5MaratonasChallenge-WildCardRide - 5

Riding in the Dolomites

The Dolomites are different… more rugged and less populated than the Alps; greener and of greater stature than the hills of Provence. This is mountain riding at its best: climbs that are not known by many, but revered by the few that do.

The Maratona dles Dolomiti is the world’s oldest sportive event. From its genesis in 1987, it has challenged riders on the sabre-toothed profiles of the Dolomite passes. For most Italian bike riders, this is an event with as much standing as L’Etape du Tour or La Marmotte.

In 2017, Velusso Ride Leader Tim Wiggins took on a self-made challenge to complete the five historic routes of the Maratona, over five consecutive days. This #5MaratonasChallenge would entail 873 kilometres of riding, with 28,300 metres of elevation: a true mountain marathon.

His ride notes tell a story of adventure in the Italian peaks…

Day 1 – The 1987 Maratona (175km distance x 5,300m ascent)

Mist rises from the valleys, as first light casts a golden glow on the Dolomite Mountains.

Clip in for the first time. The climbing begins: Passo Gardena. Passo Sella. Passo Pordio. The temperature rises.

An hour-long descent to the foot of Duran Pass cools things down. Then, the Haute Categorie climb begins, in the heat of the mid-day sun. After an hour of relentless double figure gradients, the summit is reached. Salt marks glistening on fresh kit. An espresso is consumed, to bring life back to empty legs.

The Staulanza Pass is next. In contrast to the Duran, there is no shade to hide in here. The summit demands gelato and a second caffé; fuel for the ride.

The final ascent is Valparola pass, and then just a long descent home. Day 1 complete.

Day 2 – 1988-89 Maratona (180km distance x 6,200m ascent)

I am awoken by the sound of heavy rain. Sat drinking coffee, I look out at the forepromised storm. 8 hours plus of riding is required, on some of the steepest of mountains. Today will be a hard day.

The rain has abated a little by the first summit, but at the summit of the second the skies look ominously dark. Stopping to pull on a rain jacket before the long descent, the heavens open… temperatures plummeting as I hurtle towards the valley floor.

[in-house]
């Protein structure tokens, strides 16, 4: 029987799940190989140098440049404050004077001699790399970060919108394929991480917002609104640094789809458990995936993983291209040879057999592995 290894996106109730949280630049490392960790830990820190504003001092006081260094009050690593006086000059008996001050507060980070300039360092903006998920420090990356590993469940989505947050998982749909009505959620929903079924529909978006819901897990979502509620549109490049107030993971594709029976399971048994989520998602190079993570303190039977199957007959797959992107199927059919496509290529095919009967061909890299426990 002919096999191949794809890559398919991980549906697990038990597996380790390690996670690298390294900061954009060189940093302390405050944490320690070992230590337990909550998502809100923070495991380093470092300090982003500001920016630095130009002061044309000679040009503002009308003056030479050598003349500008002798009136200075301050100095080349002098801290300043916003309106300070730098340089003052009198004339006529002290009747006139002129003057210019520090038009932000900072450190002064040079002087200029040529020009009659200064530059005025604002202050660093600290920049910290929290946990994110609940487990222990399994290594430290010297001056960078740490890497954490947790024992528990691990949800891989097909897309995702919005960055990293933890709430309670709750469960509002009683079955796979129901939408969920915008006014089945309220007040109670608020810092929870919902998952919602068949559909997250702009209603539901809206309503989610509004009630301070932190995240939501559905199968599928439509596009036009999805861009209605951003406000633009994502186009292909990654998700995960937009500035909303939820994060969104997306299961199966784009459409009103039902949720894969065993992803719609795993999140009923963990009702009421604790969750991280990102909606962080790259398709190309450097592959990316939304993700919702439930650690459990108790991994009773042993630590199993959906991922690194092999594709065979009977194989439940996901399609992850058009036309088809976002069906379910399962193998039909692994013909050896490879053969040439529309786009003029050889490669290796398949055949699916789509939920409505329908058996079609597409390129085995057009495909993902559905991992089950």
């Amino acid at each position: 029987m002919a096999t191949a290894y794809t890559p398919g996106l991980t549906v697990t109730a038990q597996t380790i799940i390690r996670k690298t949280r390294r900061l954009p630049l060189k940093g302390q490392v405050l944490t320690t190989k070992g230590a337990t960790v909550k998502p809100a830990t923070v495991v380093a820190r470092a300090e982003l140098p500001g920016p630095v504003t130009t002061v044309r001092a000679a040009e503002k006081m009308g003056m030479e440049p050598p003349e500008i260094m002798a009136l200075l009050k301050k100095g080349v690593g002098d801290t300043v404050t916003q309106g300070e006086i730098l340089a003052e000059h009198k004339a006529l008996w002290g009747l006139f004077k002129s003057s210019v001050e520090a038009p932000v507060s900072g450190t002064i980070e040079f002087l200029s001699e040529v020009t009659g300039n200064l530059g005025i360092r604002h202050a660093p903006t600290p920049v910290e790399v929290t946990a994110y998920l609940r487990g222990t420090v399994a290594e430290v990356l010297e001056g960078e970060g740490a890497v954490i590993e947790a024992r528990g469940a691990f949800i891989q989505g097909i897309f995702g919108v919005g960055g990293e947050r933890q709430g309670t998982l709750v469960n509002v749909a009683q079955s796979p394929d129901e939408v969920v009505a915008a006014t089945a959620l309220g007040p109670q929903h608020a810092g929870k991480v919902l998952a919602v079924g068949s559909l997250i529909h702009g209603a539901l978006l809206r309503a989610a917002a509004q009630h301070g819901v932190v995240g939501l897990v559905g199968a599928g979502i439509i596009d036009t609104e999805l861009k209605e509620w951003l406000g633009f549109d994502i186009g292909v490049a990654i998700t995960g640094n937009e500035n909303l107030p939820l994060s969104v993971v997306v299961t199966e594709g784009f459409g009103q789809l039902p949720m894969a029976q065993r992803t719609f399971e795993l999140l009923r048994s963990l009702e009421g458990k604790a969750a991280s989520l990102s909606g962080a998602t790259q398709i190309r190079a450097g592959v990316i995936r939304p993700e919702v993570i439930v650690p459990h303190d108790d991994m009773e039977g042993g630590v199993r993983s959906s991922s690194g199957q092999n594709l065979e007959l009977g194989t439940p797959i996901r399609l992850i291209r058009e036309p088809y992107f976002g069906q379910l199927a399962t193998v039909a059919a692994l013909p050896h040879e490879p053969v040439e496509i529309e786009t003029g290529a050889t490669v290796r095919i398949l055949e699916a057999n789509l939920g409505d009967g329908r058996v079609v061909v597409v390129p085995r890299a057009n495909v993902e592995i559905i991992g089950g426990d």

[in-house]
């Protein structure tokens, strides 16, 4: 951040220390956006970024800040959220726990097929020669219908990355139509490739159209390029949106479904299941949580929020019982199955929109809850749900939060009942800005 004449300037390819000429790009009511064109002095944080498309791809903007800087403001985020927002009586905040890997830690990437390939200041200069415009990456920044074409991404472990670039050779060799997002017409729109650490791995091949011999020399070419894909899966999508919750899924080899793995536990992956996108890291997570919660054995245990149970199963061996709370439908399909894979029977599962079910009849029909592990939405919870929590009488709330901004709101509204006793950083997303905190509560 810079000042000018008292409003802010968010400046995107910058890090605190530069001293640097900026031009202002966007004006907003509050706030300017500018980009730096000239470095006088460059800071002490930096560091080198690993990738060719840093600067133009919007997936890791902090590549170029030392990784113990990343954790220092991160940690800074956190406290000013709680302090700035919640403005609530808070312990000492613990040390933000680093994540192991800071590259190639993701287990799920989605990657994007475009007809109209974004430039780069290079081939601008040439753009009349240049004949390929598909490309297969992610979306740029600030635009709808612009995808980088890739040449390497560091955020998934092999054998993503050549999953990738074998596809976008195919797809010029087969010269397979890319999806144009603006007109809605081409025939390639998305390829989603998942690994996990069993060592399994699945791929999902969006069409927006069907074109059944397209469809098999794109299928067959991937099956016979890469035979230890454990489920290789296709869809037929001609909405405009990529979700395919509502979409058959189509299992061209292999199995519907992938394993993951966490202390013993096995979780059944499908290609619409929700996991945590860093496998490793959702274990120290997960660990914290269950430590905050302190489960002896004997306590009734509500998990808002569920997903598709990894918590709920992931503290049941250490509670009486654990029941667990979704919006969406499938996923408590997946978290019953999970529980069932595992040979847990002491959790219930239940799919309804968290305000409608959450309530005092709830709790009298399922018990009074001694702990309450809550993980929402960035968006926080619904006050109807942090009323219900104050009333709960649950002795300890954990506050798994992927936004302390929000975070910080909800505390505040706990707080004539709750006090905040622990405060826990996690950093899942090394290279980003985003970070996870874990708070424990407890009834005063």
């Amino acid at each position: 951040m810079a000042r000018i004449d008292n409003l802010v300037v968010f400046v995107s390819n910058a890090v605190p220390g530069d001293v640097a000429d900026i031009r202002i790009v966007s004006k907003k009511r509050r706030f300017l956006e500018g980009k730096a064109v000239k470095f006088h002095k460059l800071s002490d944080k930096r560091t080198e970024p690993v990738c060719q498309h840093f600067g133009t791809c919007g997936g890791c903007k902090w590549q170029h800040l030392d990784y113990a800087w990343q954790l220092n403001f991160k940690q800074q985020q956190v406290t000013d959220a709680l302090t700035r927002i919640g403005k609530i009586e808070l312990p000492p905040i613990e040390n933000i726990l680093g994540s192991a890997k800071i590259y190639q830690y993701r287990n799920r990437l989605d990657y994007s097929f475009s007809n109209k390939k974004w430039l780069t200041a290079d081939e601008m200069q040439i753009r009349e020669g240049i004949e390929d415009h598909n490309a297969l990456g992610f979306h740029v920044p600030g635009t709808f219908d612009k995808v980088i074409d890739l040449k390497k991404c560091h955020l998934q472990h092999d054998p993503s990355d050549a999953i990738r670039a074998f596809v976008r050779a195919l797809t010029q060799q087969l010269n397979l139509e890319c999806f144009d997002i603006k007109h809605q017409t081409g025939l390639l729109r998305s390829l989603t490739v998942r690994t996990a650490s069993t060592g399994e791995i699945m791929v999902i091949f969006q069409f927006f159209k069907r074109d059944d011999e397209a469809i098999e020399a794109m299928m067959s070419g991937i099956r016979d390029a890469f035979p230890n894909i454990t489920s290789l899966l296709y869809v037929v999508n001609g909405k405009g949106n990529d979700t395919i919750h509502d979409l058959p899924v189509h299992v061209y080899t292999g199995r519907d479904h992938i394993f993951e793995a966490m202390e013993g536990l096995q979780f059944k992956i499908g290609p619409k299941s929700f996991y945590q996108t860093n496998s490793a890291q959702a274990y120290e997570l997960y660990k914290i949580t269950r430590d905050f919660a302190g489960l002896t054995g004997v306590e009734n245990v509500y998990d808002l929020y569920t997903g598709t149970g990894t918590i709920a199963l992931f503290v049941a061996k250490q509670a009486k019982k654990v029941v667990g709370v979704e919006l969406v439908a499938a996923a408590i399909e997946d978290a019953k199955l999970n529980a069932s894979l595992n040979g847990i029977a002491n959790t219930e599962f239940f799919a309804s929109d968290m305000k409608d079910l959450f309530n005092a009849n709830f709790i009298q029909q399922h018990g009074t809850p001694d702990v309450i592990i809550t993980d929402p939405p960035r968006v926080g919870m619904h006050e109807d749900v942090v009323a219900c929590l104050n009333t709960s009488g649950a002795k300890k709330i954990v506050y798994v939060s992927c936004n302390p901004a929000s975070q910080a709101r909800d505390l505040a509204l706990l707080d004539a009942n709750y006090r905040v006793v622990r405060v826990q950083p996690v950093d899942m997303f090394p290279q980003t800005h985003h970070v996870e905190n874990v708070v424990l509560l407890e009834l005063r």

The toughest climb of the challenge – the Fedaia pass lies in waiting at the end of a long dragging valley ascent. Thunder, lightning and torrential rain strip away any memory of sunshine. Passo Fedaia is an exposed and constant ramp: 10-15 percent for 10 kilometres. By the summit, fingers and mind are numbed.

A cautious descent follows, before hands are revived with coffee and pastry in the valley town of Canazei. The skies are clearing in the late afternoon, and a hard push up the final two passes provides enough rejuvenating body warmth to get home.

Day 3 – 1990-91 Maratona (180km distance x 5,800m ascent)

Sunshine returns on the morning of Day 3.

The twisting mountain passes take today’s route first to the mountain resort of Cortina, and up the Passo Tre Croci. A warm wind then blows on the open slopes of Passo Giau.

The Passo Fedaia is kinder, and instead of wrapping hands around a warming coffee in Canazei, gelato seems like a more appropriate reward for the still challenging effort.

Day 4 – 1992-97 Maratona (182km distance x 6,200m ascent)

Sella Pass. Fedaia. Valparola, Giau and twice Campolongo. The names are familiar by now, both to mind and legs.

Day 4 is a slow affair: beginning to note real fatigue. As the penultimate day of the challenge, it has an air of relief about it though.

Temperatures are refreshingly cooler.

Day 5 – 1998+ Maratona (138km distance x 4,300m ascent)

The final day: the final challenge.

A Sellaronda loop for starters: in beautiful and fresh mountain conditions.

Passo Giau looms as the greatest challenge: 30 hairpins take you skyward for 1,000 vertical metres. Euphoria has kicked in now though; the end is in sight. Chasing an Italian whippet up the slopes, enough respect is earned to warrant a fist pump at the summit.

From Giau, all that is left is the final gradual ascent to the summit of the Valparola, then a descent to Corvara for a celebratory gelato. Bellissimo.